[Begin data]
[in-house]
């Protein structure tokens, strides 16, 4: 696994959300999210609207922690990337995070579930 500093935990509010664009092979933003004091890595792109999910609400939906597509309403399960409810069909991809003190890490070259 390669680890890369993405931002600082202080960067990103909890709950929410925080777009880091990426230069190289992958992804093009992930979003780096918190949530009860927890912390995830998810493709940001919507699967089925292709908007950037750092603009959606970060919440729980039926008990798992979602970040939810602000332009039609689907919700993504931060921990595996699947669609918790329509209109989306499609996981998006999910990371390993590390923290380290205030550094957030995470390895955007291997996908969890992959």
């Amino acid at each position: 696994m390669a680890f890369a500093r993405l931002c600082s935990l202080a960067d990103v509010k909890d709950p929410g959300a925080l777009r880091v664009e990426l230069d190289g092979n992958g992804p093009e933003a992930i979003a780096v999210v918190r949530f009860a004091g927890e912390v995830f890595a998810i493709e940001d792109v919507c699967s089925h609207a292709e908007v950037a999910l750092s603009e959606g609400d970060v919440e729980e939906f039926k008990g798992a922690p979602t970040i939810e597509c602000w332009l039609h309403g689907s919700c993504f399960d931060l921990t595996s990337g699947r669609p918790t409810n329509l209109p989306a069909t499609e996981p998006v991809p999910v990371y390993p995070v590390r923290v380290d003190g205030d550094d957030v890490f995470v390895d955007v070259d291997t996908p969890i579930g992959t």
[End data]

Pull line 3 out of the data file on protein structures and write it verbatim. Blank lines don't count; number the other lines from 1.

């Amino acid at each position: 696994m390669a680890f890369a500093r993405l931002c600082s935990l202080a960067d990103v509010k909890d709950p929410g959300a925080l777009r880091v664009e990426l230069d190289g092979n992958g992804p093009e933003a992930i979003a780096v999210v918190r949530f009860a004091g927890e912390v995830f890595a998810i493709e940001d792109v919507c699967s089925h609207a292709e908007v950037a999910l750092s603009e959606g609400d970060v919440e729980e939906f039926k008990g798992a922690p979602t970040i939810e597509c602000w332009l039609h309403g689907s919700c993504f399960d931060l921990t595996s990337g699947r669609p918790t409810n329509l209109p989306a069909t499609e996981p998006v991809p999910v990371y390993p995070v590390r923290v380290d003190g205030d550094d957030v890490f995470v390895d955007v070259d291997t996908p969890i579930g992959t």